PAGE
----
Assessing Julio Cesar Chavez Jr.
We have no idea whether Julio Cesar Chavez Jr. will be a world champion one day. His level of opposition has been so weak that gauging his progress is almost impossible.
But that Chavez magic was certainly in the air at the Don Haskins Center Saturday in El Paso.
Junior dismantled overmatched opponent Jermaine White, stopping him on a fourth-round TKO when White said "no mas" after being dropped by a left hook. It was a nice performance by the 20-year-old son of the former three-time world champion Chavez Sr., the man generally considered the greatest Mexican boxer in history. Junior systematically broke White down with body shots before moving upstairs and rocking him to the head.
It was an efficient, workmanlike performance by Junior, who raised his record to 27-0-1 (21 knockouts).
And, despite the fact that Chavez Jr.'s career is still very much in its infancy, the atmosphere was electric.
The crowd sang along to the Mexican national anthem (which was, very inappropriately, played after the American anthem). There was a charge through the arena when the Chavez entourage – decked out in the familiar shiny, red headbands – entered the ring. And when the ring announcer introduced the star (Julio Cesar Chaaaaveeezzz Junior!), the crowd erupted –prompting neck hairs everywhere to pop out like swords.
You'd have thought it was 1990 in Las Vegas, with Chavez Jr. squaring off with Meldrick Taylor. It was like Culiacan North.
And, to his credit, Chavez Jr. delivered under perhaps the most pressure-packed outing of his life. White was probably the most accomplished of his victims (which isn't saying much), and had a good record going in. Combine that with the controversy of the day before – Chavez came in a pound over the 147-pound weight limit initially before getting it right the second time – and the fact that he was headlining his first pay-per-view show, and there is no question that Junior possesses his father's steel-like nerves.
Now, whether he can fight at the world-class level is another story.
It's plainly obvious that Chavez is well-schooled and grew up on boxing. His technique is perfect. He is patient. He gets the proper amount of leverage on his punches – especially his body punches – just like dad did. His blows are meaningful, and Junior doesn't waste a breath with wild shots.
He also has the demeanor of a fighter.
However, it also seems like his game plan is often misguided – especially for a fighter who stands 5-foot-11.
Rather than jabbing and moving, as most American fighters are taught to do when they possess height and reach advantages over opponents, Chavez Jr. fights like his father, who was much more squat at 5-foot-6. He likes to get inside and throw the standard Mexican left to the liver, and the short, compact punches to the head that made his dad famous.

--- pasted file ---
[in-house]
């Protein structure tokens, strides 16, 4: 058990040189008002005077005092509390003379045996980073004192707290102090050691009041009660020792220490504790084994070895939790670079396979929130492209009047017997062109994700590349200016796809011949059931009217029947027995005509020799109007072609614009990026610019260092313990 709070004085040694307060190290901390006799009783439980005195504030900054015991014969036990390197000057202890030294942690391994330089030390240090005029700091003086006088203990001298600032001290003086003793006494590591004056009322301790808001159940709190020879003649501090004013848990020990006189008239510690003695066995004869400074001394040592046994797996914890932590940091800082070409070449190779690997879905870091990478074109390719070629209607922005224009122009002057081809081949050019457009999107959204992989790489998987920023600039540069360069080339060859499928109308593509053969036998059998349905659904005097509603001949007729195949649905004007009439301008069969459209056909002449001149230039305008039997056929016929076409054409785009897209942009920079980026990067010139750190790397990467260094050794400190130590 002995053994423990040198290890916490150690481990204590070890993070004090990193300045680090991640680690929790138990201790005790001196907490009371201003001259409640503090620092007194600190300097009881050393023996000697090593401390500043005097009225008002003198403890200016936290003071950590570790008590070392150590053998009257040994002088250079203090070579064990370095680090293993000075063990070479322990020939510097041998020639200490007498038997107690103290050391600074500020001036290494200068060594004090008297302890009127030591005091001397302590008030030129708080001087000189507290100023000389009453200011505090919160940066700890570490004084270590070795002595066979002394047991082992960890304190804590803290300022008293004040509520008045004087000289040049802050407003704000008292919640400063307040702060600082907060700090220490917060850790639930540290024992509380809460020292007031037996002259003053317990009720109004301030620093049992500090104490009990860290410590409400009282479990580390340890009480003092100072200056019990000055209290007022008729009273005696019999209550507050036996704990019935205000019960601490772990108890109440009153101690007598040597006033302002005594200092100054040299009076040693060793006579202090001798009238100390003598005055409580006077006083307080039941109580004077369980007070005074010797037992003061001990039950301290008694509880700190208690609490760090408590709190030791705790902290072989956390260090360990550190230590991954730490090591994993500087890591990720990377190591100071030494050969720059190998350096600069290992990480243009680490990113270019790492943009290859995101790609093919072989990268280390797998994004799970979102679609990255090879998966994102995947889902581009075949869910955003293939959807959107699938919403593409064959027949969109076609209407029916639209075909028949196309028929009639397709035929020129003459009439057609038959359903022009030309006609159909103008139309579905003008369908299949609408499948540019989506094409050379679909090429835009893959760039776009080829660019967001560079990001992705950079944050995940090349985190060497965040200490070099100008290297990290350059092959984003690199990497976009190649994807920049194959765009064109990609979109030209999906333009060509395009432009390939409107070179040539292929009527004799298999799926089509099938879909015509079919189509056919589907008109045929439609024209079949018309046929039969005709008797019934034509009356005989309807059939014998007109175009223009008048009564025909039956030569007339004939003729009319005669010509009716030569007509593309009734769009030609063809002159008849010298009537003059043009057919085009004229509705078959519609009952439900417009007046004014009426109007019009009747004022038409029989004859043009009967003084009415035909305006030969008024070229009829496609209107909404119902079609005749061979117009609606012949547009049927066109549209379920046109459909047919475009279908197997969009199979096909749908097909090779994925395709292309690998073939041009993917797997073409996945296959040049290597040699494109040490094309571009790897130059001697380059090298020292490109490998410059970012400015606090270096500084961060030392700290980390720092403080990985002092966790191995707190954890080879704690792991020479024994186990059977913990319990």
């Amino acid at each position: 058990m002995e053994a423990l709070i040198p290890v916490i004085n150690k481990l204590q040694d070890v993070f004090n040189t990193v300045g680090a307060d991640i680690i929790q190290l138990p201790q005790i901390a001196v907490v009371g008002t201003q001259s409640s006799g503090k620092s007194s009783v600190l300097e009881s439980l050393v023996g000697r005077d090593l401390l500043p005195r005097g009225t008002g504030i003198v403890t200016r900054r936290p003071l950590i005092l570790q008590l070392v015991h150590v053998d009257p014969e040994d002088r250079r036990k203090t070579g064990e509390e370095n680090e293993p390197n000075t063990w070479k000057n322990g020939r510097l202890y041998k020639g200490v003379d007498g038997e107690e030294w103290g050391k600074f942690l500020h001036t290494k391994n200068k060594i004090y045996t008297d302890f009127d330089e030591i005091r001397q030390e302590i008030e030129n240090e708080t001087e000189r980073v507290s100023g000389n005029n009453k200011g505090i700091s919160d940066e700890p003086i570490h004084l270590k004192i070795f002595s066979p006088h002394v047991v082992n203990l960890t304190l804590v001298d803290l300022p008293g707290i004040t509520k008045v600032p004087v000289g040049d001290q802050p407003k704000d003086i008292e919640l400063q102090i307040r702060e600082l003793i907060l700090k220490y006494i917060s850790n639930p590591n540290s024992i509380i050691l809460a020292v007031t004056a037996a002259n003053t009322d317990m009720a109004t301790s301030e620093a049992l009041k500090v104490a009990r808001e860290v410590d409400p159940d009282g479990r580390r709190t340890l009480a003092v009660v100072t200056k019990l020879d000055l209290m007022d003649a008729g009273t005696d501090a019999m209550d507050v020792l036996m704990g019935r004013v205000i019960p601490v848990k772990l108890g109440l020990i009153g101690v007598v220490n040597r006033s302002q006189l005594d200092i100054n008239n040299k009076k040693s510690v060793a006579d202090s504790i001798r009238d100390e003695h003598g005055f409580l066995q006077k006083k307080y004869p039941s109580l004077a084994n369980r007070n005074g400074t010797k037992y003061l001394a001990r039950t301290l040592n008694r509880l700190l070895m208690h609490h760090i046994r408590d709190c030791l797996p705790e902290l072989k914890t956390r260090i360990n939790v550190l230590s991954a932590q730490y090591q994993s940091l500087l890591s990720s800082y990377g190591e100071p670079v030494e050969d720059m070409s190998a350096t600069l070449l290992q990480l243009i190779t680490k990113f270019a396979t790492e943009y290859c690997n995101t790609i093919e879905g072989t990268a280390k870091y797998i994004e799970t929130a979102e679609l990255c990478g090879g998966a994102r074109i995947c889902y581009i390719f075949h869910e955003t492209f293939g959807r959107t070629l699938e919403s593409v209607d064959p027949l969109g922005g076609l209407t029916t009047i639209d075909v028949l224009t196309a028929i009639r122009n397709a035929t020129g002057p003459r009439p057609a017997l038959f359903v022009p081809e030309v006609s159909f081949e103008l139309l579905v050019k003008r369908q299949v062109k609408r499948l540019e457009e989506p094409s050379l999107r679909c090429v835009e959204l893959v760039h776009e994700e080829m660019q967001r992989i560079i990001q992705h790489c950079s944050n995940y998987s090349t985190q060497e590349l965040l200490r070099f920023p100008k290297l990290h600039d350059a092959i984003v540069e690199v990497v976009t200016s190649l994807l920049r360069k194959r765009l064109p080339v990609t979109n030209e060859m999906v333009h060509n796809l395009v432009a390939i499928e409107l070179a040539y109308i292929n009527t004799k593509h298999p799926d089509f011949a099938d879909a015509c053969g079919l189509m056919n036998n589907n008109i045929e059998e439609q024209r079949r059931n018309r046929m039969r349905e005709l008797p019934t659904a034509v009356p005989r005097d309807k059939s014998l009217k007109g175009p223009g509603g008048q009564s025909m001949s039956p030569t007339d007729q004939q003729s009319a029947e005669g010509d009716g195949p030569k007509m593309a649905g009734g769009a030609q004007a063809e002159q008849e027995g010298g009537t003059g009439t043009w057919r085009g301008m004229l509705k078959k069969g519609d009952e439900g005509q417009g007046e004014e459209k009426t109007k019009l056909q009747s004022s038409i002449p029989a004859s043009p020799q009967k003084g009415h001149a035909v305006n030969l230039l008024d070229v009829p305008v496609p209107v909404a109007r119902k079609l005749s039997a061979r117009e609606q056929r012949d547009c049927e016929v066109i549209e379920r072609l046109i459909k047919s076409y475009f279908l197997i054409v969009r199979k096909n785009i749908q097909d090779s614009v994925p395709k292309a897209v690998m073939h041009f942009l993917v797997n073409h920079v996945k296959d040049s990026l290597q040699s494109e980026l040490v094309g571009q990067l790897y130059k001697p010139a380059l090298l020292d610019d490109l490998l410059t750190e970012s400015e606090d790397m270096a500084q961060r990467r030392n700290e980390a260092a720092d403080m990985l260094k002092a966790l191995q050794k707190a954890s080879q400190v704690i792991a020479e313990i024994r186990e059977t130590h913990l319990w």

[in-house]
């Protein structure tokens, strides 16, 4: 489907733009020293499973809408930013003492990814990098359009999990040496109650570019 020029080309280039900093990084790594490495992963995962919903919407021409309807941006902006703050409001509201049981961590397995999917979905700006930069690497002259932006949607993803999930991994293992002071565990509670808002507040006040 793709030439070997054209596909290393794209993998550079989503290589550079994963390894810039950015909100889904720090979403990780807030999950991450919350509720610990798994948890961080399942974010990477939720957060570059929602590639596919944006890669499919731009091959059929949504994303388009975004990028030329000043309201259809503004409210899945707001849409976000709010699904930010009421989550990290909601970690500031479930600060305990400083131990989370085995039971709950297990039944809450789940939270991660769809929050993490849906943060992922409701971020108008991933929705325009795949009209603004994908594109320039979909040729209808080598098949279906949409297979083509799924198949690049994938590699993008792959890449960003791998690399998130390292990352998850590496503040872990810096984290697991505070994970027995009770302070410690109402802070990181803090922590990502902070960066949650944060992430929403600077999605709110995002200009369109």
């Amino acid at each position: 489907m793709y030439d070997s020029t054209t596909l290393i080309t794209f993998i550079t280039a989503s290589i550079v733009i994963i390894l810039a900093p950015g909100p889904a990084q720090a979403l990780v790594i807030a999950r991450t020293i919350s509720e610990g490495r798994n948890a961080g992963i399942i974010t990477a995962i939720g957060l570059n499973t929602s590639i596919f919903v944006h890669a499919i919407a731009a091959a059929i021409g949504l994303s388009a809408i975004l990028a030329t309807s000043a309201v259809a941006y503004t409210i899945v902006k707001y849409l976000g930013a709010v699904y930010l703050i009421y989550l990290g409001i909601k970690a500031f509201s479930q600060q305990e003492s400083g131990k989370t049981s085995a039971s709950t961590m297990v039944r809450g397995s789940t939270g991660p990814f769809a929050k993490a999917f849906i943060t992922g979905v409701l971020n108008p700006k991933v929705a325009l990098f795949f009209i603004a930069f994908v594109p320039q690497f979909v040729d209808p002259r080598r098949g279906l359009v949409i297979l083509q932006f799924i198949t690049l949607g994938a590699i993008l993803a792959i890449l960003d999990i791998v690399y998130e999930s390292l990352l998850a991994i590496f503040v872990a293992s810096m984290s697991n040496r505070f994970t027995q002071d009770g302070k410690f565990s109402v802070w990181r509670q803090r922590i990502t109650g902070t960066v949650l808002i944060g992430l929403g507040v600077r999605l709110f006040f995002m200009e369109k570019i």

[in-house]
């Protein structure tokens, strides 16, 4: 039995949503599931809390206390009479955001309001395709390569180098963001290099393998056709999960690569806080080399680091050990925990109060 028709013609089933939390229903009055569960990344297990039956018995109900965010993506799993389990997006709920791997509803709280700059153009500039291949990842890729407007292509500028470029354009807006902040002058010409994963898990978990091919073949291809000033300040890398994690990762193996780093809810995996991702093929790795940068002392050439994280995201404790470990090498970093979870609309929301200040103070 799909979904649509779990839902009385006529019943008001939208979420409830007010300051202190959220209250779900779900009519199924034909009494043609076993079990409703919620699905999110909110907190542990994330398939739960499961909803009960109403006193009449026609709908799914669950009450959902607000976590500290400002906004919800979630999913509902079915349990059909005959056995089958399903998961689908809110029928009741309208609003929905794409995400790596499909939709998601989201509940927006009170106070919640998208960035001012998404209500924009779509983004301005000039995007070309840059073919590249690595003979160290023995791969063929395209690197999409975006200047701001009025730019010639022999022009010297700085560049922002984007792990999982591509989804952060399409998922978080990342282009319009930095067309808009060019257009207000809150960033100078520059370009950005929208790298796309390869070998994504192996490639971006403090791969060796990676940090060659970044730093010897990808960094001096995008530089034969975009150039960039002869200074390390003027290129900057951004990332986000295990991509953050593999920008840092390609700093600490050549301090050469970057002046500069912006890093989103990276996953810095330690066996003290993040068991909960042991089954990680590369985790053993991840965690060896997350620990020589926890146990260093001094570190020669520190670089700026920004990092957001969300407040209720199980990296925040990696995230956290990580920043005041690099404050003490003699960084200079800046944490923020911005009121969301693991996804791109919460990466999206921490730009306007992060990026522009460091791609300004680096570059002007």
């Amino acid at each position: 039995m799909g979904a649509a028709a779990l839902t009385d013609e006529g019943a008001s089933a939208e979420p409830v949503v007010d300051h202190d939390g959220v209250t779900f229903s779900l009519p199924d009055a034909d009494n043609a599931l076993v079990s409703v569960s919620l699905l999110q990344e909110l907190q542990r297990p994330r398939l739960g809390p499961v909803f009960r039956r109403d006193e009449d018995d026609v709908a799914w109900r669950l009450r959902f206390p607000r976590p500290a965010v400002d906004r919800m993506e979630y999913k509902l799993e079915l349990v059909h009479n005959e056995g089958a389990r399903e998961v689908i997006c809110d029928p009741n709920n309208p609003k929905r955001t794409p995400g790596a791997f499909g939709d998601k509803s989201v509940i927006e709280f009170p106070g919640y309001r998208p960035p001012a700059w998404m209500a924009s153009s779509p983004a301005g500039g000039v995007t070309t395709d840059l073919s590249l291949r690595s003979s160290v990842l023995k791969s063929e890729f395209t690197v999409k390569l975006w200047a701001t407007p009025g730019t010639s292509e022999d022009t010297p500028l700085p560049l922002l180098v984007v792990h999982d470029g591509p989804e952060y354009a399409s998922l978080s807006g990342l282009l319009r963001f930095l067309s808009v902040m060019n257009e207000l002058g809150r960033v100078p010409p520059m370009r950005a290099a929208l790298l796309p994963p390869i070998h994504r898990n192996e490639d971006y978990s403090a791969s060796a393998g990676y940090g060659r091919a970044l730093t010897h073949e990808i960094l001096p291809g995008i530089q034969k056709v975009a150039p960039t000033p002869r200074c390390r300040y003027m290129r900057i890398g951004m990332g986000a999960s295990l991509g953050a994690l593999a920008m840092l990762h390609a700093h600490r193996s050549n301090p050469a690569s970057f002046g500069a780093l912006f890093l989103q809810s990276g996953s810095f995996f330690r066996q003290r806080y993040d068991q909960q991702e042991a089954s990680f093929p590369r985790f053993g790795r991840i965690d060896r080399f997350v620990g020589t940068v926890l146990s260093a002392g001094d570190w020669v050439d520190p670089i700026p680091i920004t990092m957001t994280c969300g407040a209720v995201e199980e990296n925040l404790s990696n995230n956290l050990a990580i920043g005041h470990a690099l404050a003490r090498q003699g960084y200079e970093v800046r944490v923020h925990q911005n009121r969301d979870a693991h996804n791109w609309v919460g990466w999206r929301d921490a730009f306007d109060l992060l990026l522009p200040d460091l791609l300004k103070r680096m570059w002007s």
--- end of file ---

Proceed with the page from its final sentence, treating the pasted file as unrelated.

Which isn't all bad. Chavez Jr. has been very effective so far.
But, as he moves up in class, two things will become obvious. Junior doesn't have dad's punching power, and he gets hit more than Senior ever did. Probably because, being so tall, it takes much longer for him to get out of the way of punches. Chavez Sr. could simply dip this way or that, because he wasn't as big of a target.
The bottom line is that Chavez Jr. has talent. There is no question. But how to harness it could pose problems.
Would he dare leave Mexico to train with an American trainer, such as a Freddie Roach or an Emanuel Steward? Hey, Steward knows a thing or two about tall, lanky welterweights.
Besides, Chavez Sr. himself recruited Steward back in 1994, when he was preparing for the Frankie Randall rematch.
On the other hand, it's way too early to know anything for sure. Who knows? Maybe Junior will grow into a middleweight monster, complete with punching power and physical strength. After all, he's just 20 (he actually looks more like 15). And his body is still growing.
After experiencing problems making 147 pounds, Chavez Sr. cracked that his son eats too much.
Whatever the case, it will be an interesting ride watching Chavez Jr. grow into a world-class practitioner. He is doing a lot of on-the-job training, as his father did when he was moving through the ranks in the early 1980s. By the time Senior challenged for his first world title in 1984, he had already amassed some 50 pro fights.
That's an old-school mentality that Junior obviously has adopted. Whether that will be enough to make him a world champ remains to be seen.
(Matthew Aguilar may be reached at email@example.com)